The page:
I made several hand knotted rugs and wall hangings about 9 years ago; they were useful but seemed to be more artful than utilitarian. In my sewing studio I had accumulated many fabric scraps, organized in bags by color. When I looked at the pallet of colors and textured textiles they seemed like pots of color ready to be woven together to create something beautiful! I was never able to accurately calculate the number of hours it took me to make one 1m. x 1m carpet but I’d guesstimate around 20 hours to cut strips of fabric, knot them onto a plastic grid and trim the fabric.
Because of my earlier foray into textile carpets, the Ryijy (rough and shaggy pile) Rug Exhibit in Budapest last summer interested me. The early Ryijy carpets (as early as the 9th century) weave alternates a knotted pile with a tapestry weave; these carpets are the most famous Finnish textile. Ryijy carpets started as black, gray and white, later plant dyes were used to add color and it was only in modern invention of synthetic dyes that the carpet colors became brightly colored. Ryijys carpets were originally made for a brides trousseau, as coverlets, bedding, prayer carpets and pieces for special occasions that were later hung inside the house. As the carpet evolved it’s beauty and artistry brought it into the realm of home decor. The carpets are works of art, detailed, tactile and colorful!
Early Ryijy carpet
The folk art and Geometric patterned themes of Ryijy carpets of the 1920’s and 30’s was changed by several innovative artists. Eva Brummer was originally a painter, she made water color paintings as preliminary designs for her carpets, she chose the threads and closely monitored the carpet weaving by professional weavers. Ms. Brummer wanted to show feelings and sensitivity, she used soft forms and colors in her carpets. Long and rough piles helped to give the carpet surfaces softness. Her favorite subjects were hour glasses and crosses. Another style changing artist was Uhra Simberg-Ehrstrom, in her artistic infancy her carpets evoked dreamlike feelings, later she wove large strips of rich color, she used many shades of a hue which made the weaving difficult. The artist Ritva Puotila also changed the look of Ryijy carpets by using new materials in her weaving such as paper string, silk and metal. Ms. Puotila often used Finnish folk designs as a motif but made them look very modern, she designed for the Finnrya company who used machines to weave Ryijy carpets. My favorite fact about the Ryijs carpets stated that the longest of the carpets were often hung on the wall, overlapped onto a sofa and continued onto the floor; an interesting look!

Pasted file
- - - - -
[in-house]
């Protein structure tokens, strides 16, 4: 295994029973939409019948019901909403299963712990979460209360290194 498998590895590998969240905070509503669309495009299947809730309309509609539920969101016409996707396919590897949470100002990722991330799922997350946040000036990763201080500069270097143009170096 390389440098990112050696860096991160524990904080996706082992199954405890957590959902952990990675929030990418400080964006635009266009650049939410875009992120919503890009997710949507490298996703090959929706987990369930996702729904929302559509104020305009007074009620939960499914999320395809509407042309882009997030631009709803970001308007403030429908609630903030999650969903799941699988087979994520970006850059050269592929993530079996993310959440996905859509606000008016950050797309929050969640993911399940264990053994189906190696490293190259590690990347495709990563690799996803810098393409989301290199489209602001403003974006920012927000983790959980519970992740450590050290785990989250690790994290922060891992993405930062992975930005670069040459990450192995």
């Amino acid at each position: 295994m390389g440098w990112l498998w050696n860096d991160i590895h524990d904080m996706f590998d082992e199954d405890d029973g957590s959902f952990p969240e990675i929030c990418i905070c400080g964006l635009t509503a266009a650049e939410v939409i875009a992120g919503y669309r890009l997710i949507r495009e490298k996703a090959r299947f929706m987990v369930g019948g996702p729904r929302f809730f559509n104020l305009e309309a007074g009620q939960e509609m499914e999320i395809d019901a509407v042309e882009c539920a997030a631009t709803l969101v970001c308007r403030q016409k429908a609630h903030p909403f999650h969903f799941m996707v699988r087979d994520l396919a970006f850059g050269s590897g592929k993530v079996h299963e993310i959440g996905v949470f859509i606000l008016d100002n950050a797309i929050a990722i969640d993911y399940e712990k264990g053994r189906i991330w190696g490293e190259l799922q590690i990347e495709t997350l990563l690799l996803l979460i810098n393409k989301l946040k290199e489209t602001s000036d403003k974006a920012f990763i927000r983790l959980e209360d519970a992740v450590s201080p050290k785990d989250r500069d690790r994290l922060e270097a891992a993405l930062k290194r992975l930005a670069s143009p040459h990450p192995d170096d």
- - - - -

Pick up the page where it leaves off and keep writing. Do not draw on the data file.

For the holidays, I’ve designed a needle felted winter scene and several needle felted ornaments that utilize NEW FELTING TECHNIQUES!!! The first needle felted project is a winter scene…..
Needle Felting with Angelina fiber
This beautiful winter scene of three pines trees and two snow covered deer use Angelina fiber in the creation of the needle felted trees.
Angelina Fiber: This fiber comes in all different colors and can be blended with many types of textiles; when heated it bonds with the fibers creating a beautiful shiny, sparkly effect. You can find this Angelina fiber here or here. These shiny fibers are the perfect extra little something to make your felted creations festive!
Materials list: 25g. green wool, 4 felting needles, sponge (felting surface), .05 oz. green, .05 oz. white, heat bondable Angelina fiber, felting handle, 100g. poly fiber-fill stuffing (pillow stuffing), thread, iron, glue, paint brush, white glitter.
1. With sewing thread, bind poly fiber-fill stuffing into a cone shape.
Approximate Poly fiber-fill/wool breakdown:
Large Tree: 45g of poly fiber-fill/ 9g green wool
Medium Tree: 30g of poly fiber-fill/7g green wool
Small Tree: 17g.of poly fiber-fill/5g green wool
2. Cone ready to felt with green wool.
3. Felted cone (tree). Needle felting is the art of sculpting raw wool with special needles. The needles mesh the wool fibers together, creating a firm and durable form. This craft is surprisingly simple and fun!
4. Felt (poke continuously ) the wool covered cone with the Angelina fiber; it takes patience to felt the Angelina into the cone because it’s a little unruly.
5. Felt the white Angelina fiber (snow) on last.
6. After the Angelina has been felted into the pine trees set your iron to the silk setting and use an ironing cloth while ironing the Angelina fibers. Iron for only a few seconds.
7. Felted, ironed Angelina tree; the fiber changes color once it’s ironed. The finish is stiff and a little “crispy”.
Felt the trees in different shades of green for a more interesting look.
8. Paint a little glue onto the deer; sprinkle with white glitter.
Add white or silver glitter to a few deer, rabbits or other foresty friends to make the winter scene come alive Put them on a silver platter and use them as a holiday center-piece.
Happy winter crafting!